Help Exist for Veterans struggling with PTSD

Dayana Plaisime, Editor

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According to the U.S. Department of Veterans Affairs (VA), the suicide rate amongst veterans is 22 percent higher than nonveterans.  This came from the VA’s comprehensive examination of suicide data – 55 million records from 1979 to 2014.

VA Secretary Dr. David J. Shulkin called the findings “deeply concerning.”

These findings may be particularly relevant for students at Park University. The school operates at 35 military installations and serves many active-duty military members and veterans. So how can the issue of suicide among veterans be addressed?

Peggy Tice, a registered nurse and the director for Veterans Affairs of Eastern Kansas Healthcare System, said that VA services are offered to every service member prior to their discharge.

“The biggest hurdle we have at the VA is getting the recently discharged veteran to come in for services,” she said.

In 2013, the Iraq & Afghanistan Veterans of America Survey concluded that 30 percent of all veterans have thoughts of suicide. For many, these dangerous thoughts stem from post-traumatic stress disorder.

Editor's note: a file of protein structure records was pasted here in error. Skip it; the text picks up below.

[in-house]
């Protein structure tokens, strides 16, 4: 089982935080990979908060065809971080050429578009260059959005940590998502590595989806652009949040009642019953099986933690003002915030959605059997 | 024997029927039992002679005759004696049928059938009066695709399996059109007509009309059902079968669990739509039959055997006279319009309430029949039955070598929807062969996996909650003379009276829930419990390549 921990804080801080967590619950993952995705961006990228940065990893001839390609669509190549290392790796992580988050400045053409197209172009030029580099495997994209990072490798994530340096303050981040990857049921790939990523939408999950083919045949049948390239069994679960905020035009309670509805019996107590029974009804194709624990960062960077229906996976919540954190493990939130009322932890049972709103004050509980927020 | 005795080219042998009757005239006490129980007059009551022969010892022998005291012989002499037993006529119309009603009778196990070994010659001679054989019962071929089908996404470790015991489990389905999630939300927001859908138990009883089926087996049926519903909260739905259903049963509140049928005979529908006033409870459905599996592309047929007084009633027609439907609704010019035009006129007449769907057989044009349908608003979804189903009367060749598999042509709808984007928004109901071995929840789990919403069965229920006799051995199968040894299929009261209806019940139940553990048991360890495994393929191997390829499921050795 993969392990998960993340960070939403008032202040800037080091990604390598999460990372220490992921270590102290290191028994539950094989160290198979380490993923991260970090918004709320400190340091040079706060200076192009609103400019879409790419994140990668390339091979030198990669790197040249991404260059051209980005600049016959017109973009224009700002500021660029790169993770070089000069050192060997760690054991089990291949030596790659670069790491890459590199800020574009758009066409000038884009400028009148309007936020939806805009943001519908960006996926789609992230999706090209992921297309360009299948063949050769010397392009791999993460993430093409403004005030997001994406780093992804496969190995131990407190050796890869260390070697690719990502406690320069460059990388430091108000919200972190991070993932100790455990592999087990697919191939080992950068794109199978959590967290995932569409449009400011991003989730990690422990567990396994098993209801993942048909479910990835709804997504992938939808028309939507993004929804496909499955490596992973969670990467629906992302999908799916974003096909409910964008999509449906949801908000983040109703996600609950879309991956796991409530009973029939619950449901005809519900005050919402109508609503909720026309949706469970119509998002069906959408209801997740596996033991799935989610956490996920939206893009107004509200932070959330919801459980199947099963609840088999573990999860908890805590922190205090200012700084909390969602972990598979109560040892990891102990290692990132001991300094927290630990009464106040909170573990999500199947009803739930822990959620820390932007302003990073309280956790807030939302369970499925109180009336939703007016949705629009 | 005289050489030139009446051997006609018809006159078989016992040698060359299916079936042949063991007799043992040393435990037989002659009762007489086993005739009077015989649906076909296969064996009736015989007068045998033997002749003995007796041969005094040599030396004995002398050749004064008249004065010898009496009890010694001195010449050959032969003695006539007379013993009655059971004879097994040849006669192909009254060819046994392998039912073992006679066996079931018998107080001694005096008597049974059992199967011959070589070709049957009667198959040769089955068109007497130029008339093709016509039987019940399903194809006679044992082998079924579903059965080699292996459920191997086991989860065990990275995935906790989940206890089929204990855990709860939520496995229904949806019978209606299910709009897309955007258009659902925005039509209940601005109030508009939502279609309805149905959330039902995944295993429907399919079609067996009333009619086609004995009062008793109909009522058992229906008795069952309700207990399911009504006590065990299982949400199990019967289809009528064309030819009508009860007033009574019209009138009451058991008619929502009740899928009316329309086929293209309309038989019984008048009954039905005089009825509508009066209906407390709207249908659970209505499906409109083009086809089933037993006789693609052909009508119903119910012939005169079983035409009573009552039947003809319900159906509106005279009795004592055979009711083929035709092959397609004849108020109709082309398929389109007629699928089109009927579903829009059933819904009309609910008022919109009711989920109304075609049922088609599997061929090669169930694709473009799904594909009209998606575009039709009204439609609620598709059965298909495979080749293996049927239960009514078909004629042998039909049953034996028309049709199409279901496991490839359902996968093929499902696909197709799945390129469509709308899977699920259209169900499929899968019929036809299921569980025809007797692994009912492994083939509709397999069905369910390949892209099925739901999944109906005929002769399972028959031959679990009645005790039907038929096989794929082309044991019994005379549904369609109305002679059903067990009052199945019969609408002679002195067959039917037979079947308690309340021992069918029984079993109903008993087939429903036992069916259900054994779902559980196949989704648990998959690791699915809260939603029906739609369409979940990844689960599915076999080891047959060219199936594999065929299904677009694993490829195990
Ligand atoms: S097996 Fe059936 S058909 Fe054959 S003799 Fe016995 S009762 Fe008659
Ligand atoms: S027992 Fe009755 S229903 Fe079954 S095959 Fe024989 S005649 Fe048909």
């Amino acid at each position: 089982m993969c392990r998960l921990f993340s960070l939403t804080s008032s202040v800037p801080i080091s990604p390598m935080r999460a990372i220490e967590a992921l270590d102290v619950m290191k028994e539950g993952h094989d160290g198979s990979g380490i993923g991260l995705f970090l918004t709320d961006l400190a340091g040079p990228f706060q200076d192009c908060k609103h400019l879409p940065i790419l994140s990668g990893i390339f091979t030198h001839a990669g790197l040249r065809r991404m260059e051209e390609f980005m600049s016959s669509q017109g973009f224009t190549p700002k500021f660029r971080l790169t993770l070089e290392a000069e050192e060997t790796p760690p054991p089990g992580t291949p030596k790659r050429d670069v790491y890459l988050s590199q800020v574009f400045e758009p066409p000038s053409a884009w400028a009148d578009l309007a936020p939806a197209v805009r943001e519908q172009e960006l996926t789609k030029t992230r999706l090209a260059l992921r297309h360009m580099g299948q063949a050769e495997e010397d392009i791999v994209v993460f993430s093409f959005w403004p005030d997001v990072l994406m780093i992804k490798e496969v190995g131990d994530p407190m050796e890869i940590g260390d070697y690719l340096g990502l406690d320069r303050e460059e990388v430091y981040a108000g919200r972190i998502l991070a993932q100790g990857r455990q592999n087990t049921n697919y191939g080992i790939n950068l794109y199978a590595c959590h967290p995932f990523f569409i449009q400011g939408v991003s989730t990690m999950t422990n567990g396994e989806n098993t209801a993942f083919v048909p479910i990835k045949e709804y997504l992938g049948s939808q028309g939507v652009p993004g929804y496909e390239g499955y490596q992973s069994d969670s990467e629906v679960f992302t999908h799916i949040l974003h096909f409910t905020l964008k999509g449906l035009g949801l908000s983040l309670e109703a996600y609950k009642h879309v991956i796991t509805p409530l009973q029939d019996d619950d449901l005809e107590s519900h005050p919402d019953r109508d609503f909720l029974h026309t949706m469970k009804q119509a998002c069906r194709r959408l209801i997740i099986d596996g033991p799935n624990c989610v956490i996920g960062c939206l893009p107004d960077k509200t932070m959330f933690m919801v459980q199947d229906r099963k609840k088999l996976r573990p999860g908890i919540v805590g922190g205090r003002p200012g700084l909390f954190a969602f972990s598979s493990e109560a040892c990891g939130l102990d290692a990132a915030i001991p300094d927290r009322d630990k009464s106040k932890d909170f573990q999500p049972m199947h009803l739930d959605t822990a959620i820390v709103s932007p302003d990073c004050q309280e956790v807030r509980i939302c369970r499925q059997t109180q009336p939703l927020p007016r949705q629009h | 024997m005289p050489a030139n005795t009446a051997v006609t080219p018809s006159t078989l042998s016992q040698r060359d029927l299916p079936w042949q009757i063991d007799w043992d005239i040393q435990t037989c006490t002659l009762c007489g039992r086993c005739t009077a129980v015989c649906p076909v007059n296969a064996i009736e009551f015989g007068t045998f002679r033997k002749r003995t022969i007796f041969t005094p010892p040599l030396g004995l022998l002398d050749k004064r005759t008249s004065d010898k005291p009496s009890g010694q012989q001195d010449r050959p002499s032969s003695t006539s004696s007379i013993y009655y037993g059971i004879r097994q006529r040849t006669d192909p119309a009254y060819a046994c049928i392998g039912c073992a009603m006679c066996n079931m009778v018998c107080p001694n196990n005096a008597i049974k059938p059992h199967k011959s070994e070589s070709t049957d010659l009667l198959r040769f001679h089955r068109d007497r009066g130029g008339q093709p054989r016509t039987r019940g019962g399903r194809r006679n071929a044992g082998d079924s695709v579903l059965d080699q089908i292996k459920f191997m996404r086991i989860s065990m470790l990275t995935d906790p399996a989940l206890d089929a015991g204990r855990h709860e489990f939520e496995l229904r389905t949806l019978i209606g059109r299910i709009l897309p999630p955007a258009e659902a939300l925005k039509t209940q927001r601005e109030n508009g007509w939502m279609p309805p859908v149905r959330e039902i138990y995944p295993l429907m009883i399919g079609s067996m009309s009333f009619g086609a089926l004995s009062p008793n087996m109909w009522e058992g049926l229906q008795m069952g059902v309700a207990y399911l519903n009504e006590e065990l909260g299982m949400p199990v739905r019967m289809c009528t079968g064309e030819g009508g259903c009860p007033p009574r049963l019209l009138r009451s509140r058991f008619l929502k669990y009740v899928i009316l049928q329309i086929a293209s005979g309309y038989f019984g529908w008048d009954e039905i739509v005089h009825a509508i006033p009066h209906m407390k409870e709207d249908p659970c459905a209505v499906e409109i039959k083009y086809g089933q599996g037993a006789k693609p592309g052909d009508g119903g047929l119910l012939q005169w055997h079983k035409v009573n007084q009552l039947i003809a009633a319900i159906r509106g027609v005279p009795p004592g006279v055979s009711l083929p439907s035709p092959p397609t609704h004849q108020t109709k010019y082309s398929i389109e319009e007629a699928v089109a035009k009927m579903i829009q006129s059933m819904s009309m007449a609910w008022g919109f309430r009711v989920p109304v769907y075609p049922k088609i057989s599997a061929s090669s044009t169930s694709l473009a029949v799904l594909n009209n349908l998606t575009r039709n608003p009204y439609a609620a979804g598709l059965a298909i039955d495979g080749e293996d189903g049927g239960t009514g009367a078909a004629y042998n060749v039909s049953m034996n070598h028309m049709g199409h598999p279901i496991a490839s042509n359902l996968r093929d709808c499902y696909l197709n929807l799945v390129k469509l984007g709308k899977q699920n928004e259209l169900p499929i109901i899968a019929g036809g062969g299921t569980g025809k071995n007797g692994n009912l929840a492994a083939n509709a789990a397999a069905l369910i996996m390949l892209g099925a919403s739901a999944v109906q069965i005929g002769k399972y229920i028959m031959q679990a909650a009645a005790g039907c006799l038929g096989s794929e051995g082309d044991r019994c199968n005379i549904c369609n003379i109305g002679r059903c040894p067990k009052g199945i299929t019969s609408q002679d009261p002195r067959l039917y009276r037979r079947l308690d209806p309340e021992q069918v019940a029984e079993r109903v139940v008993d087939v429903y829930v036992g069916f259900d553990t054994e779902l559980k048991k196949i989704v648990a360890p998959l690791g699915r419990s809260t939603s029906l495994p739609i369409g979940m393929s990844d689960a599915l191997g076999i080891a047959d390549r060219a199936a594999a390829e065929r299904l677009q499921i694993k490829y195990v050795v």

The U.S Department of Veterans Affairs estimated that 31 percent of Vietnam veterans, 10 percent of Gulf War veterans, 11 percent of veterans who fought in Afghanistan and 20 percent of Iraqi War suffer from PTSD.

“PTSD is an anxiety disorder,” Tice said. “The diagnostic criteria from DSM5: DSM-5 Criteria for PTSD the full copyrighted criteria are available from the American Psychiatric Association.”

Those criteria include exposure to death, violence or trauma; reliving the traumatic event; avoiding trauma-related stimuli; being bothered by excessive negative thoughts or feelings; constantly blames oneself or others.

There are many resources available for veterans who are at risk or who have had thoughts of suicide.

They may use the Veterans Crisis Line: call 1-800-237-8255 and press 1 or text 838255. The is available 24 hours a day, 7 days a week, 365 days a year.

Alternatively, call the United States Department of Veterans Affairs at 1(800)-827-1000. If it’s an emergency call: 1-(877)-927-8387.

For students at Park University, the Warrior Center in Thompson Commons and the counseling center in Deering Hall are available to help.



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Student newspaper of Park University
Help Exist for Veterans struggling with PTSD